March 2, 2005


Byrd compares Republicans to Hitler (March 2, 2005,

In denouncing Republican efforts to get President Bush's judicial nominees to the floor of the Senate for an up-or-down vote, Sen. Robert Byrd, D-W.Va., compared Republican tactics to Adolph Hitler's use of power in Nazi Germany.

Stopping a Strike at the Heart of the Senate (Senator Byrd, March 1, 2005)
Many times in our history we have taken up arms to protect a minority against the tyrannical majority in other lands. We, unlike Nazi Germany or Mussolini’s Italy, have never stopped being a nation of laws, not of men.

But witness how men with motives and a majority can manipulate law to cruel and unjust ends. Historian Alan Bullock writes that Hitler’s dictatorship rested on the constitutional foundation of a single law, the Enabling Law. Hitler needed a two-thirds vote to pass that law, and he cajoled his opposition in the Reichstag to support it. Bullock writes that “Hitler was prepared to promise anything to get his bill through, with the appearances of legality preserved intact.” And he succeeded.

Hitler’s originality lay in his realization that effective revolutions, in modern conditions, are carried out with, and not against, the power of the State: the correct order of events was first to secure access to that power and then begin his revolution. Hitler never abandoned the cloak of legality; he recognized the enormous psychological value of having the law on his side. Instead, he turned the law inside out and made illegality legal.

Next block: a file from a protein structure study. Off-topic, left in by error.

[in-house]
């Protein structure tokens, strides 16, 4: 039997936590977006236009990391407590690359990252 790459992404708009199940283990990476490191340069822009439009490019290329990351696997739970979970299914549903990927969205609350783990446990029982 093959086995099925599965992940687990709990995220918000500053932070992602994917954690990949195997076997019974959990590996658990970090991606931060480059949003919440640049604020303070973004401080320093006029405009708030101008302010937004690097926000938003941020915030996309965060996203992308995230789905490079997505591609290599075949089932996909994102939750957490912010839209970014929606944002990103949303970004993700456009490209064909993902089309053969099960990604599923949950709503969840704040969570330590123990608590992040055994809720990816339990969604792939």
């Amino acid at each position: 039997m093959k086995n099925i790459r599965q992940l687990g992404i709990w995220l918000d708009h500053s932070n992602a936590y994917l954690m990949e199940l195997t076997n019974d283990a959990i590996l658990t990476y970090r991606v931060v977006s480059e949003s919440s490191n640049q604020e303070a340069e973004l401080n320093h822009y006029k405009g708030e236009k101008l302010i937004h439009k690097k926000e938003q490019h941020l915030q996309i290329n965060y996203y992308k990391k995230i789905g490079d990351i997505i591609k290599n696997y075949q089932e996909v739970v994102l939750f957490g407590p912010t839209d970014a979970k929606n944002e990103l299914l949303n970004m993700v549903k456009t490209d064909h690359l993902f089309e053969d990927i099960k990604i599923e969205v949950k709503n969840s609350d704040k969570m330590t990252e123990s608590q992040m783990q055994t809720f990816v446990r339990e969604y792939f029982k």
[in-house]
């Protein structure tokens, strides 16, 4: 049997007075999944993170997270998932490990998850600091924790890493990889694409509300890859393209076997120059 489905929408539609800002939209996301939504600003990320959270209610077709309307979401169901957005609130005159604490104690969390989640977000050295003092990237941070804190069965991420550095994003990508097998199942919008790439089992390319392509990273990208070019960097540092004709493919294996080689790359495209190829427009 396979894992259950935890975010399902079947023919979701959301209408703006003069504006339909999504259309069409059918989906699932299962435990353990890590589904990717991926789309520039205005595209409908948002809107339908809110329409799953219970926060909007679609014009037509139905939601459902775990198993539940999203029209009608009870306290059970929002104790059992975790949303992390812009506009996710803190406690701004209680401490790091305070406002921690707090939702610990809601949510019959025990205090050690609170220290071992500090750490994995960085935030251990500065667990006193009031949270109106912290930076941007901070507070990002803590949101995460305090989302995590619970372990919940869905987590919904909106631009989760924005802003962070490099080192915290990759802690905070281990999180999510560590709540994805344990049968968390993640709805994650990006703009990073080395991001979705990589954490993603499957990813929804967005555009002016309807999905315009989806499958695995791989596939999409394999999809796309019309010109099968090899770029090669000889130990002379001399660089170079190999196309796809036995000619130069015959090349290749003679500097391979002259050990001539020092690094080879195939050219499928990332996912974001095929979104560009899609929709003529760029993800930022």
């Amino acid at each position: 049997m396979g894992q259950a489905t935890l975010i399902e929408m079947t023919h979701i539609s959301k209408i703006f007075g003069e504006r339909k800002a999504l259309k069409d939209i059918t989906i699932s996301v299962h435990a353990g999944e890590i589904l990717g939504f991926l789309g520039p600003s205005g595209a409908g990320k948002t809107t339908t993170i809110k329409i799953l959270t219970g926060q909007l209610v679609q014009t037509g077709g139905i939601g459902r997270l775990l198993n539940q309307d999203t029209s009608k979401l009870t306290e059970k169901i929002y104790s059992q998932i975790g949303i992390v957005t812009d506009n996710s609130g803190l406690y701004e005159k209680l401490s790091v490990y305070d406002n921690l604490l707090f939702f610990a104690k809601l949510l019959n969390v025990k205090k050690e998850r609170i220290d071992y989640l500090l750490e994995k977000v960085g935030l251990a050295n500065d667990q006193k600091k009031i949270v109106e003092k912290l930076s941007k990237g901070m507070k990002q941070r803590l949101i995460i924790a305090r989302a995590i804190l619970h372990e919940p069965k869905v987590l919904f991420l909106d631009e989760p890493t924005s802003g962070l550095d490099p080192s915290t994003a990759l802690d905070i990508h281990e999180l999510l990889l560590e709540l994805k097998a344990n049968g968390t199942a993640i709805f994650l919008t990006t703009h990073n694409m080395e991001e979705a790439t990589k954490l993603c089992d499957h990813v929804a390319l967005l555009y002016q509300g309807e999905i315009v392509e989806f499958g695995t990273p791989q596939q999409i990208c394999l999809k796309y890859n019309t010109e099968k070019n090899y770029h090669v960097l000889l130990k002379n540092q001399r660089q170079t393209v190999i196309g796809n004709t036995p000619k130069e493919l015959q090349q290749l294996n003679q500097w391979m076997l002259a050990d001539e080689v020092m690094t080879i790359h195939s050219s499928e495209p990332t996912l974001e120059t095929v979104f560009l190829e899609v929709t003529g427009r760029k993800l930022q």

And that is what the nuclear option seeks to do to Rule XXII of the Standing Rules of the Senate.

Why is he always referred to as an authority on the Constitution if he doesn't even know that the filibuster isn't a law, just an oft-changed Senate rule?

Posted by Orrin Judd at March 2, 2005 6:43 AM

Especially since he changed Senate rules regarding related topics (cloture, etc.) four times when the Democrats were in the majority.

Time to start a running protest outside the Capitol, complete with white sheets and nooses. Drive Byrd to utter shame, or at least retirement.

Posted by: jim hamlen at March 2, 2005 9:38 AM

The "D" after his name makes the senior senator from West Virginia impervious to any long-term media scrutiny. If Byrd could get away with using the n-word on "Fox News Sunday" with virtually no media coverage, there's no way invoking the Dolpher against Republicans is going to be anything more than a half-day story at those same outlets (and they wouldn't cover the white sheets and nooses outside the Capitol, either).

Posted by: John at March 2, 2005 9:58 AM

Why? Because the people doing the referring are paid by the word, haven't a clue about the Constitution, and are easy marks. However, Byrd is whip smart about the arcane rule of the Senate.

Posted by: Luciferous at March 2, 2005 11:43 AM

"I knew Adolf Hitler. Adolf Hitler was a friend of mine. And George W Bush, you're worse than Adolf Hitler."

Posted by: Bart at March 2, 2005 3:16 PM

I call Godwin's Law on the Grand Klegal.

Godwin's Law: prov.

[Usenet] As a Usenet discussion grows longer, the probability of a comparison involving Nazis or Hitler approaches one. There is a tradition in many groups that, once this occurs, that thread is over, and whoever mentioned the Nazis has automatically lost whatever argument was in progress.

Posted by: Robert Schwartz at March 2, 2005 5:54 PM